- Water in the basement/crawl. I was called by a homeowner who had been living in a five year old home in New Hampshire and was sure that the carpenter who had been re-hanging his basement doors was incompetent. They would work fine for six months and then have to be re-trimmed. He never looked beneath the floor. A quick excursion to the crawl space found a main carrier that was like moist shredded wheat. You could pull a handful off wherever you chose. Along a similar vein, my partner, Greg Trotter of Commercial Building Consultants, walked through an apartment complex that had just been blessed by an engineering due diligence firm as A+ with less than $1000 in immediate needs. One look beneath the floor sheathing (which had been conveniently removed because it was moldy and rotten, and you saw as much water as the underground cistern that fed the Topkapi Palace in Iatanbul, (also forgotten over the years until someone wondered why the locals were pulling bricks up in the back yards and fishing)!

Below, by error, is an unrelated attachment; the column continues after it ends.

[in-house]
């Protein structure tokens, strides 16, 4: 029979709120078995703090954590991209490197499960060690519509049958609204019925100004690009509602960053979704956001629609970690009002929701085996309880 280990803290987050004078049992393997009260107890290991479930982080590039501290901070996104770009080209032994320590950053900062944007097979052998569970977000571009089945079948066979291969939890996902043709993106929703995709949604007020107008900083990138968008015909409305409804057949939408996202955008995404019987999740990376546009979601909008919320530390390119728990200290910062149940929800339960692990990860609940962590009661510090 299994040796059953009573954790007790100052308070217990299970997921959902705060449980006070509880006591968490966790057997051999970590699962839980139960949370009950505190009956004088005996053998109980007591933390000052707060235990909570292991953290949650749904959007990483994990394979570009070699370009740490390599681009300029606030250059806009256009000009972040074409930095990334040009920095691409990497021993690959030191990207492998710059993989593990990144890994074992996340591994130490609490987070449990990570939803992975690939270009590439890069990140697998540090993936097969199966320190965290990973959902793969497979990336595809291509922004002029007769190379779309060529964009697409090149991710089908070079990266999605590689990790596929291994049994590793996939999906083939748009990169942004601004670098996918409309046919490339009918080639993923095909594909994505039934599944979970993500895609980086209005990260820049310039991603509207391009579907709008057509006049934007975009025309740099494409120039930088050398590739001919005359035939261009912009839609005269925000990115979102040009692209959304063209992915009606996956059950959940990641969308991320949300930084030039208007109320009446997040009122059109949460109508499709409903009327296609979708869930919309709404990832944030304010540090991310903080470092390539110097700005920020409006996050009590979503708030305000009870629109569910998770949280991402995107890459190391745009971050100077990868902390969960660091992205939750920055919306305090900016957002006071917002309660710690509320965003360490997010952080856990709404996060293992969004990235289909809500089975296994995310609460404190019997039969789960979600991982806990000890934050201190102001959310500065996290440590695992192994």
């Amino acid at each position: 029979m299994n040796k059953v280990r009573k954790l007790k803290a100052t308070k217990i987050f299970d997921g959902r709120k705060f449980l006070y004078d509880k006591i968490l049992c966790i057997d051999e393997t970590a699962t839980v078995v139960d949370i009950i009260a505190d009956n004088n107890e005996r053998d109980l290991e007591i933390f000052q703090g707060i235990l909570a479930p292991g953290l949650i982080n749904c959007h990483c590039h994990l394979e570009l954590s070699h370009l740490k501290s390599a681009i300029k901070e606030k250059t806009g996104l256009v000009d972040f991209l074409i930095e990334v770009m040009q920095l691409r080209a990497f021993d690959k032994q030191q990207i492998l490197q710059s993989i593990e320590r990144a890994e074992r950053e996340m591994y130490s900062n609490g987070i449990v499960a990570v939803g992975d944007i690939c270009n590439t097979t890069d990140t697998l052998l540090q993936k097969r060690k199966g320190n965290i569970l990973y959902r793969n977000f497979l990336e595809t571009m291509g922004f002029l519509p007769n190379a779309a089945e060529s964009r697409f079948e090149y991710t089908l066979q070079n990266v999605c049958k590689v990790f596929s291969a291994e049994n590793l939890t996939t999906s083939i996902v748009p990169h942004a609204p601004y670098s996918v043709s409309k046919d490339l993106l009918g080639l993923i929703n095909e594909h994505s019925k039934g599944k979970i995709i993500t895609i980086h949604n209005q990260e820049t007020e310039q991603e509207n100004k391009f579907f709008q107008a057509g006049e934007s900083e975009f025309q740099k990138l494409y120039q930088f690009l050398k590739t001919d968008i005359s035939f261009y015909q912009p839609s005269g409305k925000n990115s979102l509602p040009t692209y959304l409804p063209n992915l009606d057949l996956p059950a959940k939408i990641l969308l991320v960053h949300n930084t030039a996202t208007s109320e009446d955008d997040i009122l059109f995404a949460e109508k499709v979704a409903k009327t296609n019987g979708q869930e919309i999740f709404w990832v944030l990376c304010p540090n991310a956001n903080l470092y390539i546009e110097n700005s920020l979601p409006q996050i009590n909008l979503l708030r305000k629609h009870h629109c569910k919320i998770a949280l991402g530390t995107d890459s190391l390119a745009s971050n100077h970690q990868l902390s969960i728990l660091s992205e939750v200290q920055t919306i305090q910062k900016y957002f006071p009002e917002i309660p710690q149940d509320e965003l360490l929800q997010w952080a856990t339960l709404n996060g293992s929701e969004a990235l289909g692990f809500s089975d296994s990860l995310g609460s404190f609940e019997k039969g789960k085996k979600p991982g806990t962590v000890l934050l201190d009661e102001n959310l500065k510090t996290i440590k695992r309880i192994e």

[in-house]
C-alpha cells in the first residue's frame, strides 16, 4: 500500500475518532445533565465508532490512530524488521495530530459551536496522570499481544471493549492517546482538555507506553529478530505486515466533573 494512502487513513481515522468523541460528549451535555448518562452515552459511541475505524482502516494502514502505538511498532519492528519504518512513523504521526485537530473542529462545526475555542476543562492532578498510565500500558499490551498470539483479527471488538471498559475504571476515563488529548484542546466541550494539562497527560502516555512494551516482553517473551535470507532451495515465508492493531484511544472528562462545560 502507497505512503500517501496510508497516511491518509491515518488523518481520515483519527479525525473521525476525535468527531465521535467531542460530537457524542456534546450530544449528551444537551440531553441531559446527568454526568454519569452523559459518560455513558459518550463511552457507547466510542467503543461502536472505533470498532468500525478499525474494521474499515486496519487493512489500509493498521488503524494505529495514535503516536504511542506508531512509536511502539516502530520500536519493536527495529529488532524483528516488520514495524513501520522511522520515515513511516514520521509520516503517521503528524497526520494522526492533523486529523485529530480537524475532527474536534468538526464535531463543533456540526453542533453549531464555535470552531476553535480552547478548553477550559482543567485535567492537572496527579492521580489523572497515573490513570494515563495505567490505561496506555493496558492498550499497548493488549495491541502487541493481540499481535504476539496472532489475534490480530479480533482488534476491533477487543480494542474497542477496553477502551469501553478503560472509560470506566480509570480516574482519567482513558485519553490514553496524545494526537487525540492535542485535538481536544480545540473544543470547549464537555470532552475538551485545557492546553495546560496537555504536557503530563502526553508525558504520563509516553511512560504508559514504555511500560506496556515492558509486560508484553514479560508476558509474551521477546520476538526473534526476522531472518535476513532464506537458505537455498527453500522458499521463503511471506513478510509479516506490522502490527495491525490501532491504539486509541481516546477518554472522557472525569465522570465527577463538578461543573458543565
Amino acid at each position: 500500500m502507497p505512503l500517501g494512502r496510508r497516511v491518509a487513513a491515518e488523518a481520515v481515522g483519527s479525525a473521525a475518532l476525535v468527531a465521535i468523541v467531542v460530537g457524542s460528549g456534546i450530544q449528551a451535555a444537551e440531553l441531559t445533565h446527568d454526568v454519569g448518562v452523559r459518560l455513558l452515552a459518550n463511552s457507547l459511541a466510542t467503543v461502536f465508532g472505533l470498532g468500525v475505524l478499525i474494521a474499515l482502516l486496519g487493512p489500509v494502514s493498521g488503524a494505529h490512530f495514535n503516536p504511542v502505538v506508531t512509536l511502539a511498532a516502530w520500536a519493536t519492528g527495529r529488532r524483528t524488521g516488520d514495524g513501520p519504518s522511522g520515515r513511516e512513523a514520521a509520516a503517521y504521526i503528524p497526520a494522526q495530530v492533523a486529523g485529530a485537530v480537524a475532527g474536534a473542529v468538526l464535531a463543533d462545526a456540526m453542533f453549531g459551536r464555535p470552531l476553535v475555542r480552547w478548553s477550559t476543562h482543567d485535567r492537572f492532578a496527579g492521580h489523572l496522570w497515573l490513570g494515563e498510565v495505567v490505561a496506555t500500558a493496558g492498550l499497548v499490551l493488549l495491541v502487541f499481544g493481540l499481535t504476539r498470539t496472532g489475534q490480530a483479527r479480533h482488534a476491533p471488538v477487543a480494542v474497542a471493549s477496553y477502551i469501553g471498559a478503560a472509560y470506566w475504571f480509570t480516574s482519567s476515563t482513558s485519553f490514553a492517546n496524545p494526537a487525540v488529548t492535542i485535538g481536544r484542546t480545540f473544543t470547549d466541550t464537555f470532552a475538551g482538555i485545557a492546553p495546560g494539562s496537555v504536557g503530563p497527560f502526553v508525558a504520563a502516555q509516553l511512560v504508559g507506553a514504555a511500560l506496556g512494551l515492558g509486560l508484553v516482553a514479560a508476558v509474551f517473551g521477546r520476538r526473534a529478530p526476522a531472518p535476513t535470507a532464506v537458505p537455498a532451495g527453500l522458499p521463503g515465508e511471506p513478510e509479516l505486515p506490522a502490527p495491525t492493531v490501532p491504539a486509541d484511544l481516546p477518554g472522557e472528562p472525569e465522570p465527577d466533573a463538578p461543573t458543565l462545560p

- Whole beer bottles in the sewer line.Impossible. Even when the last piece of sewer line at a close elbow was removed and the object discovered, there were those who said it couldn’t be there. Students on the roof, drinking beer and dropping the empties down the vent stack to hear the satisfying clatter of breaking glass managed to drop one during an (un)lucky flush the bottle floated around a couple of long radius bends until encountering a close bend.
Reflective cladding on Disney Hall. Who would have thought of
The building features Gehry’s trademark steel cladding —this time on polished concave surfaces that acted like parabolic mirrors to overheat nearby buildings and streets. Additional expense was incurred in the already expensive project to resolve the problem. (www.inetours.com copyright © 2001–2011 Lee W. Nelson)
Once again reminding us that making things foolproof is difficult because fools are so clever. There are plenty of new mistakes to make, so let’s stop repeating the old ones!